MURRAY: Is it ultimate flexibility here, Andrew? Apparently 26 per cent of the 11,000 shifts that they had to look at were drivers working 12 or 13 hours.
ANDREW LEIGH, SHADOW ASSISTANT MINISTER FOR TREASURY AND CHARITIES: Paul, I think the gig economy is a terrific thing, but they don't get to do an end run around our important workplace protections. In the middle of last year, the UK Supreme Court said that delivery drivers and Uber drivers needed to be treated the same way as regular employees, breaking the farce that they're somehow independent contractors. That ensured they got the minimum wage, they got pensions, and they got appropriate leave. And we should give Fair Work the same power to do that in Australia. That's what Labor has consistently said, and I scratch my head when the government says it's too hard to put these protections around Uber drivers. We've had the deaths of delivery drivers - they didn't somehow choose to put themselves in the path of a car. They were doing it in an environment in which conditions are squeezed down. There's no reason that Uber drivers and delivery drivers shouldn't have the same protections that all workers are entitled to. It’s as simple as that. I don't see why the government's failed to deliver it.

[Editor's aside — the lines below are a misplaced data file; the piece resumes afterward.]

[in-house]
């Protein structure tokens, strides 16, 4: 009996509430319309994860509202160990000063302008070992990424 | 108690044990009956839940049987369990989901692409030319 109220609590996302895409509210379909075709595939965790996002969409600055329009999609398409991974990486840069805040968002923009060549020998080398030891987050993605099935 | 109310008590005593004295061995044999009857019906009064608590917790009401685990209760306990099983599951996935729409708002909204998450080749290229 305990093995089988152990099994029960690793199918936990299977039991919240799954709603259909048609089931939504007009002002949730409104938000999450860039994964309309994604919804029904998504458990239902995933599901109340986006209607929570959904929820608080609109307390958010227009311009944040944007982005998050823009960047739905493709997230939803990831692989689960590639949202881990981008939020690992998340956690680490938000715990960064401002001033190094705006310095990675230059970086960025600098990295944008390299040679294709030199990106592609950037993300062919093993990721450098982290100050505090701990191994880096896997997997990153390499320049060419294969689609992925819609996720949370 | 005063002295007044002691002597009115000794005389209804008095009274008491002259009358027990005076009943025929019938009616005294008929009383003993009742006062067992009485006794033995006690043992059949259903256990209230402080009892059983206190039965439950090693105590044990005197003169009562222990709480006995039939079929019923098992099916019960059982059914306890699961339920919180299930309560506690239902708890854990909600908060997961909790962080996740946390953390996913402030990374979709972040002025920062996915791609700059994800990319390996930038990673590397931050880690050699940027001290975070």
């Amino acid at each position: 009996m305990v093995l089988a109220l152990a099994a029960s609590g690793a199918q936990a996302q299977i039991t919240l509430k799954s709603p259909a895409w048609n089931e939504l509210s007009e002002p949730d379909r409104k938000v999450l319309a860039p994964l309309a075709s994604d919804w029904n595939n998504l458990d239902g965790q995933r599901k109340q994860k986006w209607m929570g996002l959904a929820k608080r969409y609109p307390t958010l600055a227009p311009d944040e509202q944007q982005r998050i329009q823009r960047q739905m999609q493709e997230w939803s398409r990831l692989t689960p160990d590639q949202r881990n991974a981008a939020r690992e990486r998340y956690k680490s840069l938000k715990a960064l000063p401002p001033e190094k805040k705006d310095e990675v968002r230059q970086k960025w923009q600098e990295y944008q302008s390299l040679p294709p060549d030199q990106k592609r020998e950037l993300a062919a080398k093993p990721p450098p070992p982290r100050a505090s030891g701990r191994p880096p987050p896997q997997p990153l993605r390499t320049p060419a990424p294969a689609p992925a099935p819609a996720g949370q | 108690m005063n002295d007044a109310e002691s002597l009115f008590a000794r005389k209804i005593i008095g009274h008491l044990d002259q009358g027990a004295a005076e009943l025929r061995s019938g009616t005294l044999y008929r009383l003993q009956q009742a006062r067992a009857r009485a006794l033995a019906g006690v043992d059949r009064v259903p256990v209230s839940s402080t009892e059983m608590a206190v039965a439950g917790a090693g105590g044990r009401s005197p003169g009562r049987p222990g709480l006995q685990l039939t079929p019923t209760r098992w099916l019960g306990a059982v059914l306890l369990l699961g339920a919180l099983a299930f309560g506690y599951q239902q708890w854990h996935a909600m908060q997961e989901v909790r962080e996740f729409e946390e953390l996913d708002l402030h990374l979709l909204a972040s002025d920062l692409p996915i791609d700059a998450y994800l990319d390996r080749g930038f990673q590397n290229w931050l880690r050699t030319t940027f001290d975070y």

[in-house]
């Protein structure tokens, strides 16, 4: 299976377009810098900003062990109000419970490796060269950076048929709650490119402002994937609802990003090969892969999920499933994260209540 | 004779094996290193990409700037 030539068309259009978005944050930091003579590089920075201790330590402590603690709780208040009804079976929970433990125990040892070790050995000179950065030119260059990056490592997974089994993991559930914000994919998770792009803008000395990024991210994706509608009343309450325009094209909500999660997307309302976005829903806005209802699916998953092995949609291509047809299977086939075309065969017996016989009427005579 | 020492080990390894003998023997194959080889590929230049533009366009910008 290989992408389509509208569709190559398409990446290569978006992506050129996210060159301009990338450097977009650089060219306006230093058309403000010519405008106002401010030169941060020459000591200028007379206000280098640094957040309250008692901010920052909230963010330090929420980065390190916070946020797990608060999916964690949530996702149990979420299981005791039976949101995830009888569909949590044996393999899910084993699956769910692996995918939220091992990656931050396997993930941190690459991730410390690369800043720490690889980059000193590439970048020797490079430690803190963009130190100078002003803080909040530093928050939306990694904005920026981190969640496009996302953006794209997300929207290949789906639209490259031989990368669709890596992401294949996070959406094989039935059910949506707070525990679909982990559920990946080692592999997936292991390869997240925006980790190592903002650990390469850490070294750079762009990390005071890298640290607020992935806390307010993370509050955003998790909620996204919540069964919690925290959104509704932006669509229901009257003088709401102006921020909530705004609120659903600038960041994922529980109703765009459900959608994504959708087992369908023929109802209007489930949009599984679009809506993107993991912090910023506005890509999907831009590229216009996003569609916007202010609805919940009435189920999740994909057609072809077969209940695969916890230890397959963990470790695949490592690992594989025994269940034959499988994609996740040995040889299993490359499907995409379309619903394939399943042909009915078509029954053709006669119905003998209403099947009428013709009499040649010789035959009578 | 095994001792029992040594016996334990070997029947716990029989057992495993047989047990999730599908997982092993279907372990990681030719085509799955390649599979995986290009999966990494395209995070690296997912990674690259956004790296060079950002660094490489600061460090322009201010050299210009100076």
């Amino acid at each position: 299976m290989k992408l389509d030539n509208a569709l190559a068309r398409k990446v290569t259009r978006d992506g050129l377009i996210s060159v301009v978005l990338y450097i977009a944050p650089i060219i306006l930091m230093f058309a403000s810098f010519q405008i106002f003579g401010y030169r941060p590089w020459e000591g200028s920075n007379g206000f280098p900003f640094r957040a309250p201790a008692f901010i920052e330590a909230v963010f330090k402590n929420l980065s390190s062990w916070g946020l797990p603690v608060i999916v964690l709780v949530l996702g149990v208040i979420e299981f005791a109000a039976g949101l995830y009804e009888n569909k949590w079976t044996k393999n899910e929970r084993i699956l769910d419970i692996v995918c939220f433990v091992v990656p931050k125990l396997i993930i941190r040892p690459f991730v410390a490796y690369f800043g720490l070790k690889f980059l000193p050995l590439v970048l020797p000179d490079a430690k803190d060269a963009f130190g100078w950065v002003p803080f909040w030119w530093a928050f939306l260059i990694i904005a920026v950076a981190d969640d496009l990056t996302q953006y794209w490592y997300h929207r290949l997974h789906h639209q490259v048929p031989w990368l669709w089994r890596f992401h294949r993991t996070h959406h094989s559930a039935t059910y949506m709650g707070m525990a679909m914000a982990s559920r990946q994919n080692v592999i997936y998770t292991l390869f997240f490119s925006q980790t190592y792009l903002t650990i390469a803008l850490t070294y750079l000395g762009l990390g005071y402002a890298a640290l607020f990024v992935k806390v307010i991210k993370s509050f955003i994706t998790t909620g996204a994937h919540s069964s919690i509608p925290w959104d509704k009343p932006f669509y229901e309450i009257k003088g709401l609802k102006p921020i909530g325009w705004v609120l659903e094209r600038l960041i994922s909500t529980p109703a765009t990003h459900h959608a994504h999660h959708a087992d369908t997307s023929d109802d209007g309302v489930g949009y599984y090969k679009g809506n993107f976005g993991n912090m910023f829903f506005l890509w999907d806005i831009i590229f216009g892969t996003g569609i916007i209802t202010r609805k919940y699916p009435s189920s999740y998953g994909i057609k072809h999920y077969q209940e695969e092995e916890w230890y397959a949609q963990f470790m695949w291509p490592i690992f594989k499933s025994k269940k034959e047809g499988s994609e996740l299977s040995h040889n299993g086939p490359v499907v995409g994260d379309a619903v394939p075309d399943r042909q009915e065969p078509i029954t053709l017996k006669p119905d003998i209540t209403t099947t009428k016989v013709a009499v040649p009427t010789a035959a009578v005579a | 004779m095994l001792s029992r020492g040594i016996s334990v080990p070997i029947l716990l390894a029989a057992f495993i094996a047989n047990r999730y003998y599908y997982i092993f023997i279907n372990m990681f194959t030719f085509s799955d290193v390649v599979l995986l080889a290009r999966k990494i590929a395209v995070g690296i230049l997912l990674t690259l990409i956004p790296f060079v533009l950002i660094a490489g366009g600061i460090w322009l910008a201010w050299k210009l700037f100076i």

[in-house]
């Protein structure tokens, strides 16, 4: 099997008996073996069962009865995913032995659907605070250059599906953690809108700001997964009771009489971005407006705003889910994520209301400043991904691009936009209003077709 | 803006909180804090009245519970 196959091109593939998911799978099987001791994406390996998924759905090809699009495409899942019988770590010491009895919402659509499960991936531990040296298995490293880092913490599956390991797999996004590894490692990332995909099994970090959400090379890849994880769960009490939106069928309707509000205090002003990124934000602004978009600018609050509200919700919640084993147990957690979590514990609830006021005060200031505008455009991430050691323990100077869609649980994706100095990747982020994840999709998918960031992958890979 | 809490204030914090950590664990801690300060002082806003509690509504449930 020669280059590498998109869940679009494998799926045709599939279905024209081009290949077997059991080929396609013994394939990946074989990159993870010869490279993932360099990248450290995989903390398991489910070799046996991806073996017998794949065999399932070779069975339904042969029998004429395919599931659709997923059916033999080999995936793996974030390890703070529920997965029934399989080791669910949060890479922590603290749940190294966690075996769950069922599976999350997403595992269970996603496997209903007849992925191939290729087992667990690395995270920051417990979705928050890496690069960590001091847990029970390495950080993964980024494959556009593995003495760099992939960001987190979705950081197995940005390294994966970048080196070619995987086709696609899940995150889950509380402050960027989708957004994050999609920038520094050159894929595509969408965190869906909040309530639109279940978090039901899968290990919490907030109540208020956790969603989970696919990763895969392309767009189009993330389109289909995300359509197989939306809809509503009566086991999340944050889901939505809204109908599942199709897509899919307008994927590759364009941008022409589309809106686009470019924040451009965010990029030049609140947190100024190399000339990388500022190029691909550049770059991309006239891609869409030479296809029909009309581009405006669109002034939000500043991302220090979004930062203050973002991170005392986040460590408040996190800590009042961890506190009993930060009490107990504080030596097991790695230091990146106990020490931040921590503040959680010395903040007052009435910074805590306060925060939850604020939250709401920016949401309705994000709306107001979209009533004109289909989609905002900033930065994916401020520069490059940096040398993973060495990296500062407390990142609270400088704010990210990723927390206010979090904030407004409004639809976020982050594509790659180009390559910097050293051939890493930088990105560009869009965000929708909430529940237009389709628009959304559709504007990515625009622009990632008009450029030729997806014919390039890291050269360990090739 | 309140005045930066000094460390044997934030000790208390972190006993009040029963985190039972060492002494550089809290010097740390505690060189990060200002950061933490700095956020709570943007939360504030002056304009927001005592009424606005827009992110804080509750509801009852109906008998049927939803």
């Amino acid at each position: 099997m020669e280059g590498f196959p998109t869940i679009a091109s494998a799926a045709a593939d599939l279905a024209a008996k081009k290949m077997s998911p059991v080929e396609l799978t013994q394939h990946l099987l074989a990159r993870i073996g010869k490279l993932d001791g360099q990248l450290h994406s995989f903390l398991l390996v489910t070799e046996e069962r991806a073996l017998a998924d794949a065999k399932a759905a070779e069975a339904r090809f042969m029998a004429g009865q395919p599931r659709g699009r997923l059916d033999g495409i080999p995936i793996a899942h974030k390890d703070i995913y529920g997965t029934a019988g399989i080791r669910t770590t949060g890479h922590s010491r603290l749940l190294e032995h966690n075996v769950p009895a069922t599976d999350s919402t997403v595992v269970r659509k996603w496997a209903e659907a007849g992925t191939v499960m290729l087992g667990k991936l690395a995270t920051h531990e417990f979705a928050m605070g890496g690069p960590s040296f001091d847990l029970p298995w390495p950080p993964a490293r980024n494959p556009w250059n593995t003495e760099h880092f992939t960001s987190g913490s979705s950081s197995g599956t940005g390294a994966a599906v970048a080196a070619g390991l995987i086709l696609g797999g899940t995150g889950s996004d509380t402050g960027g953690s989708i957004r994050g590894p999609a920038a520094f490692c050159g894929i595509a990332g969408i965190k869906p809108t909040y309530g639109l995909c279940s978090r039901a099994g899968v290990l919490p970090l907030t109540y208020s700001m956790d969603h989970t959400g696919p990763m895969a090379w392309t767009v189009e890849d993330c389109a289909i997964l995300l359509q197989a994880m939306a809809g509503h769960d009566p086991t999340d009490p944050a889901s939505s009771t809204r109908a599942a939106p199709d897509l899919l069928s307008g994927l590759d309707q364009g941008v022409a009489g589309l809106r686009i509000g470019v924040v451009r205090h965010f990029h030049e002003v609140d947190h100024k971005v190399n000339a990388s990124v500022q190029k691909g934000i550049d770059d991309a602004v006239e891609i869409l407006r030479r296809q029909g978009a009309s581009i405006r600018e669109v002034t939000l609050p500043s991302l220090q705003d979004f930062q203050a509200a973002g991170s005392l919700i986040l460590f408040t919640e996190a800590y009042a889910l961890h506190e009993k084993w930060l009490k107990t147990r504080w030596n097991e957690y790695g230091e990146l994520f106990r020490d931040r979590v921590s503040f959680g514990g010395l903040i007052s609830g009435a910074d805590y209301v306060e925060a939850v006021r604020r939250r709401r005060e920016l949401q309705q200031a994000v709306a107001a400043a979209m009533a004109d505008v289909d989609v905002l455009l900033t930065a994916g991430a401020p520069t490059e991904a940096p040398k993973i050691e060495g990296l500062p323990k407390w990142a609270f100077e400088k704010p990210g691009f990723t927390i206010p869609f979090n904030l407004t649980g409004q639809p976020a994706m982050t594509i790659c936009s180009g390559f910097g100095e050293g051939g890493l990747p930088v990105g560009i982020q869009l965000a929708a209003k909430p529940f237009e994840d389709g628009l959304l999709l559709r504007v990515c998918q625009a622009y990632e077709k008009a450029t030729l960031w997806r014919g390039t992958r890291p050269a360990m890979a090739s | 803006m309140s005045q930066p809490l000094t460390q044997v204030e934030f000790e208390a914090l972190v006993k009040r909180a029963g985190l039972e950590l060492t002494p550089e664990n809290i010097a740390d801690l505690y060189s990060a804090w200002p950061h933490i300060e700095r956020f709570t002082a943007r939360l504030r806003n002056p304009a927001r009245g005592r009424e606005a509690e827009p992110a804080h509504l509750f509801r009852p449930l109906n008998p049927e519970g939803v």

MURRAY: Alright. Let's get into the obvious connections, that the quiet part has been said out loud for months. The Greens have been saying, ‘look, we look forward to a power sharing arrangement - we don't have spokespeople anymore, we'll get shadow ministers’. That is if the Labor Party ends up in the minority government, but obviously it always matters in the Senate as well. Now, of course, Adam Bandt says ‘oh no no no no, none of that, never meant it’ except for the part where he meant it, Senator.